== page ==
Cloud Atlas--an overly ambitious film exploring revolution, free will and Aleksandr Solzhenitsyn, with a prolific density of themes, characters and effects--is an unfortunately vacuous experience. And while I have little doubt that audiences and critics will be equally divided on its execution, I'm sorry to report that this nearly three-hour effort left me wanting.
Though I vividly recall its technical splendor, its relevance evaporated soon after watching two screenings of it at the Toronto International Film Festival. In fact, audience reactions were wildly different at each showing. While one sold-out theater cheered wildly at its conclusion (though I imagine the in-person presence of Tom Hanks and Halle Berry helped), a second packed-to-the-gills theater greeted the movie's conclusion with eerie silence and even some grumbling. I had more in common with attendees of the latter.
"I love coming to Toronto," Hanks told Boise Weekly at the TIFF premiere. "There are great movie audiences here, and I hope that they either love this movie or hate this movie. As long as they argue about it, that's what matters."
My primary argument was with myself. I truly wanted to like Cloud Atlas. It's one of the more eye-popping films of the year. It also includes one of the most beautiful musical scores in a while and the makeup and cinematography are groundbreaking. But alas, sensory overload does not equal entertainment.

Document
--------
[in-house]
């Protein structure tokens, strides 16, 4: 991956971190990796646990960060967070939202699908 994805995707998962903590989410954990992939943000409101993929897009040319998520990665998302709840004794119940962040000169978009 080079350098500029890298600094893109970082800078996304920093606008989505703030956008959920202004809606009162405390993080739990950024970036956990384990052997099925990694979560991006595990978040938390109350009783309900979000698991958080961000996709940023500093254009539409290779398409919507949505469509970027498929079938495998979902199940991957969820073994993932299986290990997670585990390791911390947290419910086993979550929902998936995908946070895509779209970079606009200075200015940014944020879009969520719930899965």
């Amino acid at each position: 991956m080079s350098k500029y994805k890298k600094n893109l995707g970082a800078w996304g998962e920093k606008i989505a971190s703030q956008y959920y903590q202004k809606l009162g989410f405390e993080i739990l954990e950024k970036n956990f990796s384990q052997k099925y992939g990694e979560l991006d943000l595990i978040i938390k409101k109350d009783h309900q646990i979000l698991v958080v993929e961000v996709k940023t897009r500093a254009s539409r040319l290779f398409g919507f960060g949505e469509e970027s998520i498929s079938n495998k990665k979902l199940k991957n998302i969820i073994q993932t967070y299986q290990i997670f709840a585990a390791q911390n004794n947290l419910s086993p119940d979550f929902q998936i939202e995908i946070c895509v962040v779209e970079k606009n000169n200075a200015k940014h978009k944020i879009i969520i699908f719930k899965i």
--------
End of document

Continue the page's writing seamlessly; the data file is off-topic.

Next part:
Hanks is joined on screen by Berry, Jim Broadbent and Susan Sarandon (all Oscar winners), each in multiple roles, weaving six stories through past, present and future.
Their reincarnations are dramatic: Hanks plays no less than a cave-dwelling goat herder, a seafaring physician and a 1970s inventor. And your cinematic bucket list just isn't complete until you've seen Hugh Grant as a cannibal. Grant, also in myriad roles here, wanders in and out of Cloud Atlas but never seems to belong anywhere.
And therein lies the main problem with the film: Instead of a fully realized conception, the movie comes across more as a parlor game, beckoning audiences to guess which movie star wins the grand prize in a ridiculous masquerade ball.
Readers of David Mitchell's epic novel were invited to be their own time voyager across the six stories that comprise Cloud Atlas.
With such grand source material, the film's directors--Tom Tykwer and Wachowski siblings Lana and Andy--overreach and leave little to the imagination. Their not-so-subtle preaching about pursuits of freedom, art and love are more hamfisted than introspective.
Ultimately, Cloud Atlas left me lost in the clouds. But I encourage you to see the movie. If nothing else, Hanks would love for us to argue about it.